Nothing could be more simple; and Theophrastus did it. He dragged over the lever of the switch, walked up the side-line, and waited for the express.
Theophrastus, hidden behind a tree that none of the officials on the express might see him, awaited its coming at the point K, that is to say, rather more than half-way up the side-line, that is to say, on this side of the sand-pit I. He waited for the express coming from H, with his eyes on the track. If, as everyone must have been supposing ever since I mentioned the sand-pit, the train coming from H had buried itself in the sand at I, Theophrastus, who was at K, between H and I, must have seen it. But Theophrastus waited for the train and waited for the train and waited for the train. He waited for it as the signal-man at station A had waited for it; and he no more saw the express than did the signal-man at A and the rest of the officials of the line.
The express had disappeared for M. Longuet as it had disappeared for the rest of the world.
So much so that, tired of waiting, M. Longuet walked down as far as H to see what was happening. There he saw the staff of A, which was hurrying towards B in its search for the express. He asked himself sadly what could have become of the express; and finding no answer to the question, he walked up H I, and when he arrived at K, which he had just left, he found the empty guard's-van and the railway-carriage which a few minutes later the two staffs were to find at D!
Once more he swore by the throttle of Mme. Phalaris, and buried his brow in his hands, asking himself how that guard's-van and that carriage came to be there, since the express itself had not come. It had not come, since he, Theophrastus, had not quitted the track.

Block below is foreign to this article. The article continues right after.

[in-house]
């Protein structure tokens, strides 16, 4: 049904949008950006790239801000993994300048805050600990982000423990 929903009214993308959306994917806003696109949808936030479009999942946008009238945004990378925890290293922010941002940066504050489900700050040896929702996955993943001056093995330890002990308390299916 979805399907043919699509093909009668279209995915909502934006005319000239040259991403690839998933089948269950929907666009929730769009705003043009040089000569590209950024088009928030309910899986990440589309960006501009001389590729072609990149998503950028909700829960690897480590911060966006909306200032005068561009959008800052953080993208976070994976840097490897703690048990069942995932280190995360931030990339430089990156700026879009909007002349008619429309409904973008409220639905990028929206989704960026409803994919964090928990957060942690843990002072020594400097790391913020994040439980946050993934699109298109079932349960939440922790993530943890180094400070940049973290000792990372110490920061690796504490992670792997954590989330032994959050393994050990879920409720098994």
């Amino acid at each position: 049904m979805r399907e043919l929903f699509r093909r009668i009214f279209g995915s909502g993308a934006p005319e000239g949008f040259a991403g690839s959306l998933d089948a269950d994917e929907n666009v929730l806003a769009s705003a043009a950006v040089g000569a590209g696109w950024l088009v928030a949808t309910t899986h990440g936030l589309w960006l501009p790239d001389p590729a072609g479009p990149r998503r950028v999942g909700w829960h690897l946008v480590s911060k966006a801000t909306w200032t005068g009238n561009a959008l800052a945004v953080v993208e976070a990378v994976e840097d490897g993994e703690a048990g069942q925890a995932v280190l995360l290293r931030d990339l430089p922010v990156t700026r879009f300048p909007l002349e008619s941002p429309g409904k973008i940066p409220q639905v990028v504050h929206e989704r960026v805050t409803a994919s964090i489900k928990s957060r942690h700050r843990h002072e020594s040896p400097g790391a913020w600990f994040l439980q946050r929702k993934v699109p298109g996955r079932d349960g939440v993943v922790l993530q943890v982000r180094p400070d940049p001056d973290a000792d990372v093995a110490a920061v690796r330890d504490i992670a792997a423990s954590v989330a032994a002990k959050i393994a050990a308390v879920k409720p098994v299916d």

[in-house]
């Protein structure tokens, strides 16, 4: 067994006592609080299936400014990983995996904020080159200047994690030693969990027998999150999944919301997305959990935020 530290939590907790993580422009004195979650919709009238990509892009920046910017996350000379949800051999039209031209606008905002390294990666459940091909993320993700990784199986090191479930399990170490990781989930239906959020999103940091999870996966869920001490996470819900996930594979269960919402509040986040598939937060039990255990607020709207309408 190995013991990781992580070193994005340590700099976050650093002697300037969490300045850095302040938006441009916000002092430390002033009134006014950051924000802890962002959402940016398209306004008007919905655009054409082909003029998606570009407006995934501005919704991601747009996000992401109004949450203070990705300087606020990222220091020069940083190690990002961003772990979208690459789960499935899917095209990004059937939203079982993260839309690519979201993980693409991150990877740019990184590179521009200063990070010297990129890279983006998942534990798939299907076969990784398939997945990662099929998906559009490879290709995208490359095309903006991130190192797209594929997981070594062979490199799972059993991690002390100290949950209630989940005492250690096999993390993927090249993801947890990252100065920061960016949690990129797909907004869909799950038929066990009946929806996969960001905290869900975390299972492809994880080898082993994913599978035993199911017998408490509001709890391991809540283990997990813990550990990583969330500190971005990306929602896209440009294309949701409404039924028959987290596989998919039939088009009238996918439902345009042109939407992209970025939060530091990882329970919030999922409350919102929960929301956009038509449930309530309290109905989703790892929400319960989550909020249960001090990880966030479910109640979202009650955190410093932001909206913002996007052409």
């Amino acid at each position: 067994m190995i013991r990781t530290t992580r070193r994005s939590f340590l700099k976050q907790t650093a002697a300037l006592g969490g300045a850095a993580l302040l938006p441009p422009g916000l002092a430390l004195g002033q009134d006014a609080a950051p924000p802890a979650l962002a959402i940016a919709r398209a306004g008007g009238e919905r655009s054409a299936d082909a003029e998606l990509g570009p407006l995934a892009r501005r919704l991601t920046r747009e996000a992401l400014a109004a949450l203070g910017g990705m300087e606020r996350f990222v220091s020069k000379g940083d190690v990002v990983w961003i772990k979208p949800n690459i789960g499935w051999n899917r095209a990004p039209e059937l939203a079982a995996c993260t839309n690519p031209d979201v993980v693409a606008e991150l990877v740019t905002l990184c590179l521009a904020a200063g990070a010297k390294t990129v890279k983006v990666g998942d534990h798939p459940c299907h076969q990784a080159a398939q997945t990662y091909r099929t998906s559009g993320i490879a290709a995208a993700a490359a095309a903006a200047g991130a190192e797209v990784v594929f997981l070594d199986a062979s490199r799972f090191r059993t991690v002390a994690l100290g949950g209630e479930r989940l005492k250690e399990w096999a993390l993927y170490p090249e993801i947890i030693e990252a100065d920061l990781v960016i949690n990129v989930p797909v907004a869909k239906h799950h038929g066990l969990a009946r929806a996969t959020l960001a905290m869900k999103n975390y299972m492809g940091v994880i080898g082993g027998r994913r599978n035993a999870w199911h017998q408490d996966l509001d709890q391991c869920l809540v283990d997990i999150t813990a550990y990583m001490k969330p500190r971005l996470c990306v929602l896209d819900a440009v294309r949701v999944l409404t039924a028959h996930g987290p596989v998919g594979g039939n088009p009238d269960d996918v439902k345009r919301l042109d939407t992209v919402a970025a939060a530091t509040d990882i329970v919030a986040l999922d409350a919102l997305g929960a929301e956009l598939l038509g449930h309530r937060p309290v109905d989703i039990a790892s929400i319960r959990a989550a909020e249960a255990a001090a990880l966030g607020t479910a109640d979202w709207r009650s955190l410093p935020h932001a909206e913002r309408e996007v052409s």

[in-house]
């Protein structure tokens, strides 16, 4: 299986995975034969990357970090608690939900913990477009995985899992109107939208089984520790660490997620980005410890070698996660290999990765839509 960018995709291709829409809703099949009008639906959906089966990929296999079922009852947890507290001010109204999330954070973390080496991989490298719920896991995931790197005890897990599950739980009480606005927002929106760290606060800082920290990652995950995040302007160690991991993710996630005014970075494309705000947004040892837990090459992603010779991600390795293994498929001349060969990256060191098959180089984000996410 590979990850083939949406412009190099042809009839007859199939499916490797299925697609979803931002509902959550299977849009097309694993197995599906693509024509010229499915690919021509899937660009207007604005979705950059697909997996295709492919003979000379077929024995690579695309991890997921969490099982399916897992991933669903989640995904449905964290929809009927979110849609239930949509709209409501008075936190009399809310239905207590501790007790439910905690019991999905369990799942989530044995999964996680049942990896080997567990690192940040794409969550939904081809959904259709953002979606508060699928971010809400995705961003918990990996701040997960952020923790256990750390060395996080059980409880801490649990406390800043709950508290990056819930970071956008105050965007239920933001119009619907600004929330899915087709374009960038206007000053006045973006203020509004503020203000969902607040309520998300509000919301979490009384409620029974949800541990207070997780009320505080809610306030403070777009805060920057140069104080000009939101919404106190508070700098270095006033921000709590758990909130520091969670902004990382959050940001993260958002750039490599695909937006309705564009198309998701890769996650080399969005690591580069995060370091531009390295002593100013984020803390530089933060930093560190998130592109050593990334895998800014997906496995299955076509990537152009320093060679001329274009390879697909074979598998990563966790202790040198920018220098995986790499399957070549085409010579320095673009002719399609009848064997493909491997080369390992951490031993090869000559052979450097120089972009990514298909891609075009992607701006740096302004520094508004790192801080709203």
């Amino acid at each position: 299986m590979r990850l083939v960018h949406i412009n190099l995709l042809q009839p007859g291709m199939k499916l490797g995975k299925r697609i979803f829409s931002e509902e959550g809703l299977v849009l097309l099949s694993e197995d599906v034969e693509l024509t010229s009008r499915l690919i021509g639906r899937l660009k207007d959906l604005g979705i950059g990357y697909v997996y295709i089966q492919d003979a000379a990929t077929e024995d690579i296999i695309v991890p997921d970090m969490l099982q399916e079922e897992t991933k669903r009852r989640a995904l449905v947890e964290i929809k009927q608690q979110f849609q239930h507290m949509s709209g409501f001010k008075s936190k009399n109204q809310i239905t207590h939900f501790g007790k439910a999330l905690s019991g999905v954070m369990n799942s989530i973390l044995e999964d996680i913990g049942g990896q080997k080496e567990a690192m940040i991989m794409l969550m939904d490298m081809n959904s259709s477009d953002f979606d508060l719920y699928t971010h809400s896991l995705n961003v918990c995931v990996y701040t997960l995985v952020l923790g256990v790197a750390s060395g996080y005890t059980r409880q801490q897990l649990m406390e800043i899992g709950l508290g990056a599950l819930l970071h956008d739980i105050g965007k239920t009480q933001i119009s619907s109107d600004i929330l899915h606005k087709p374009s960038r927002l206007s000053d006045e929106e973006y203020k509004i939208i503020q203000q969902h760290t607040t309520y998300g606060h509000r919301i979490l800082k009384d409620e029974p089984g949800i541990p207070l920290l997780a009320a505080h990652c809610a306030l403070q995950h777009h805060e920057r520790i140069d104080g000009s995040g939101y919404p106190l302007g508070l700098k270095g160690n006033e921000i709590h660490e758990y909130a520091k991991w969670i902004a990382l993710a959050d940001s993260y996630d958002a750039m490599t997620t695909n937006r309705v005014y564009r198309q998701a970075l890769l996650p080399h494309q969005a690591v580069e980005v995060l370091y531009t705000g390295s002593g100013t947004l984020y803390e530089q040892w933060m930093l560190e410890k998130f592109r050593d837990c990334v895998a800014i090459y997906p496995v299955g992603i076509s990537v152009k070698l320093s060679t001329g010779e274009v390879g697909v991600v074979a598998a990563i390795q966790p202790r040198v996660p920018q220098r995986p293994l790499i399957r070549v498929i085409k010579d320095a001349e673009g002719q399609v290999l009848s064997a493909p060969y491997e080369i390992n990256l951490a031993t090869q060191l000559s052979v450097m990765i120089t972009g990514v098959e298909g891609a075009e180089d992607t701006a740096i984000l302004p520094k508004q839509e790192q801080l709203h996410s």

Suddenly he saw the head of a man waggling out of the window of the railway-carriage; and since this head had no ears, he recognised Signor Petito.
He sprang up into the railway-carriage, and without troubling to let down the window and release the head of the unfortunate expert in handwriting, he stripped him of his clothes, and proceeded to put them on. Theophrastus, who knew himself to be tracked by the police and in whom the astuteness of Cartouche sprang to life again, was disguising himself. When he was dressed, he made a bundle of his own clothes, and descended from the carriage. He felt in Signor Petito's pockets, took out his pocket-book, sat down on the embankment, and plunged into the study of the papers it contained, hunting for the traces of his treasures. But Signor Petito had carried to the tomb the secret of the treasures of the Chopinettes; never again were the Gall, the Cock, the Chopinettes, or the treasures to be discussed: with the result that Signora Petito, who learnt a few minutes later of the extraordinary death of her husband, presently went mad, and was confined in a lunatic asylum for six months.
But we are only concerned with the misfortune of Theophrastus, which so surpasses all other human misfortunes, and which is so hard to believe that we need all the assistance that Science can give us to credit it wholly. I cannot believe that the minds of my readers are so base, or their imaginations so poor, that the matter of the treasures could be of any genuine interest to them, when they are confronted by this phenomenon, of such surpassing interest, the soul of Theophrastus.
Presently that unfortunate man, on failing to find anything of interest to him in the papers of Signor Petito, heaved a deep sigh. He raised his head; and lo! the guard's-van and the railway-carriage of Signor Petito had disappeared!